Support line: 0300 012 0275Donate
A white woman in her twenties, with brunette hair and glasses. She's wearing a red off-the-shoulder blouse and glasses. Her left eye sits slightly lower than her right which is her visible difference.

Hannah’s story: “I pretend I’m a celebrity to cope with staring.”

Hannah's confidence has grown as she's reached her twenties. But it wasn't always like this. She shares her journey.

I’m Hannah. I’m 20 and I was born with a condition called Goldenhar syndrome. As a result, I have a visible facial difference as well as scoliosis (curve of the spine) which I was diagnosed with at two years old.

I had quite a lot of different surgeries when I was very young, including several craniofacial operations. I have had titanium rods in my back since I was three, before finally having my spine fused and permanent rods in place when I was 14. Because of this, I have scarring on my back, and a ‘bump’ where the rod is. My body is also a lot shorter.

A lot of my early years were spent in and out of hospital. This was hard at times. I would miss a lot of school work and have to catch up – which was stressful. As I got to the age where I understood the risks involved, I would also feel anxious before big operations. And recovery from them was long and painful.

Living with a visible difference can be scary. You never know what people are thinking or whether someone will say something. I’ve grown up with people staring at me constantly and I’ve also had quite a few people make fun of the way I look.

Living with a visible difference can be scary. You never know what people are thinking or whether someone will say something.


When I was younger, (but old enough to notice) I didn’t know how to deal with people staring at all. It got to a point where I was so anxious about going out in public that I would try and avoid it. Even if I wanted to – because I knew that someone would definitely stare. I would always feel on edge and paranoid.

When I did go out, I hid behind my friends and family so that no one saw my face. Or I’d pretend to scratch my forehead – covering my face with my hand to hide the side I was self-conscious about.

I still hate it when people stare, but something that’s helped me deal with it is to think that people are being curious, and that no one’s opinion of me matters but my own. I smile at them in the hope that they will stop and remind myself that it won’t mentally affect me if I don’t let it.

Hannah and her three friends at a music festival. Hannah's in the middle - hair up in a messy bun. She's wearing a very cool two-piece skirt and crop top, in green and blue. She's got a pale pink jean jacket over the top, too.

Another way I’ve coped is by pretending that I’m some big celebrity which is why people are interested in looking at me. I try to embrace the stares and seem like I don’t care.

Having this alter ego definitely makes me feel more confident and pretending I don’t care can work – changing these negative experiences into experiences that I can own with confidence and pride.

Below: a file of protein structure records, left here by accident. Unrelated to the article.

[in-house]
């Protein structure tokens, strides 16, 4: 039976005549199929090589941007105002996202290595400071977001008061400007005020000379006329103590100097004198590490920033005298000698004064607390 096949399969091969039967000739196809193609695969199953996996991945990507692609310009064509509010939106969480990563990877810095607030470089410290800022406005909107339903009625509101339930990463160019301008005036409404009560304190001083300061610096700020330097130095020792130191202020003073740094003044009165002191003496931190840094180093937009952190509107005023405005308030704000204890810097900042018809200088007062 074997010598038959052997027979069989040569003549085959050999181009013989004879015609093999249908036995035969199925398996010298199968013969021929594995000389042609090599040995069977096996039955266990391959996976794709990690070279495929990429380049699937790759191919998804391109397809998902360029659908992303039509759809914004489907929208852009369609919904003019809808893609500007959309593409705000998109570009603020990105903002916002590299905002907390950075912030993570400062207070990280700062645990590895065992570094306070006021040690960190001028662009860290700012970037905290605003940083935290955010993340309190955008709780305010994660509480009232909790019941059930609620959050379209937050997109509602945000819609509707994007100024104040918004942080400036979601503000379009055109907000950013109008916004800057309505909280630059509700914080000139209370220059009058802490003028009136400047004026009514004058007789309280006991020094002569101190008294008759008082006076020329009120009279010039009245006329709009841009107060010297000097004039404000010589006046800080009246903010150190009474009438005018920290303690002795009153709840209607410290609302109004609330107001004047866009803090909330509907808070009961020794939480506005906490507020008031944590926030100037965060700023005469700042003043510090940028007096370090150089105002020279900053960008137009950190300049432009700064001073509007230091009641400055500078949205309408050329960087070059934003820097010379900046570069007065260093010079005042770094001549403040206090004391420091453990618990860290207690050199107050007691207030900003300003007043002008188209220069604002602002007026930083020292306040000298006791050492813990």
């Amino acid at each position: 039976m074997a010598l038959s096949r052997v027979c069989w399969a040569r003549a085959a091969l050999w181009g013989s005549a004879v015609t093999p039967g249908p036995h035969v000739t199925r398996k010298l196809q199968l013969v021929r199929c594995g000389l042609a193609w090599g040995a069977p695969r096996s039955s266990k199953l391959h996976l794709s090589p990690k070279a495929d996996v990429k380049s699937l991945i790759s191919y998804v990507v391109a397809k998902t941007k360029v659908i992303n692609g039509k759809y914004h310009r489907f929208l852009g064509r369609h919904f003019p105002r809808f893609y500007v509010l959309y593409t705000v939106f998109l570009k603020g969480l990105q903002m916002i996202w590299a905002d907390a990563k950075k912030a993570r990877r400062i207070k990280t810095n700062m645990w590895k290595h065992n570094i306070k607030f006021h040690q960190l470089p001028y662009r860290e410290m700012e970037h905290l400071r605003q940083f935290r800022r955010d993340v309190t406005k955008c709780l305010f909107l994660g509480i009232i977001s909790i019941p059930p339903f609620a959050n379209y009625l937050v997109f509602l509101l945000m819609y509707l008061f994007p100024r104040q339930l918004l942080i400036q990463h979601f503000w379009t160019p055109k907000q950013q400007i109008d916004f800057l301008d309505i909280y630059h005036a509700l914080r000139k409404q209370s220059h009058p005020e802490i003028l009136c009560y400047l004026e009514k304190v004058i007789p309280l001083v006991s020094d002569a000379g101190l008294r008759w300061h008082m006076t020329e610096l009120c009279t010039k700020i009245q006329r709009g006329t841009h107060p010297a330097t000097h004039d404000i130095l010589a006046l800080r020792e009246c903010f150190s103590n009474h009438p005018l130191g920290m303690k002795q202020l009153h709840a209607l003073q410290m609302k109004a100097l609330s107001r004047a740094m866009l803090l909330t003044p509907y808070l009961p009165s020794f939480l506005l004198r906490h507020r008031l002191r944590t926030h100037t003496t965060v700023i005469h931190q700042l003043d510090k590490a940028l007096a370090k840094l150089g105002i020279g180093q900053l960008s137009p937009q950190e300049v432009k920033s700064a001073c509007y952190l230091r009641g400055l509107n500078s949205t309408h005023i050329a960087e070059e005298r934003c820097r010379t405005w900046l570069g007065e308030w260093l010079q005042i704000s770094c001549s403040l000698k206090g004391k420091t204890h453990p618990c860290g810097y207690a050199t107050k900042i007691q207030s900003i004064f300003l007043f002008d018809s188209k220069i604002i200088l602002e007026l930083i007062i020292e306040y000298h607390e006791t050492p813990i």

Living with a visible difference can sometimes feel lonely. Before discovering Changing Faces, I felt like no one around me understood my experiences. I didn’t know anyone else with a visible difference and I faced different struggles alone.

Fortunately, I’ve always had a brilliant network of friends who see me for me – and not what I look like.

And now, as a campaigner for Changing Faces, I’ve come across so many wonderful people with the same sort of experiences. It’s helped me feel less alone.

Now I’m older, I speak more about my feelings than I used to. My friends and family are supportive of me and if I show feelings of insecurity or loneliness they will try make me feel better and boost my confidence. Despite their affirmations, I still worry about how I might find a future partner and hope I meet someone who sees past the differences and can see me for who I am like my friends do.

Another way I’ve coped is by pretending that I’m some big celebrity which is why people are interested in looking at me.


Recently I’ve become more confident in the way I look. But I still have days where I lack confidence and self-esteem – especially when meeting new people or doing things like applying for jobs.

My big dream is to become a Play Specialist – to work in hospitals and help children the way I was helped. I’m currently doing a nursery apprenticeship, and get one step closer to this goal every day.

I’m so happy that I’m now part of a community that I wish I could’ve known about when I was younger. It really would have made all the difference. That’s why I hope that many others living with a visible difference can find out about Changing Faces – so they don’t have to feel like they are alone.

To anyone younger reading this, or to my younger self, I’d say: No one else’s opinion of you matters but your own. Those who can’t see past your visible difference are not worth your time or energy. If anything, these experiences will lead you to the right kind of people.

We’re sharing Hannah’s story ahead of Face Equality Week. This year’s theme is staring and we’ll be sharing lots of stories and experiences of how staring impacts people with visible differences.

Learn more about Face Equality Week

You might also like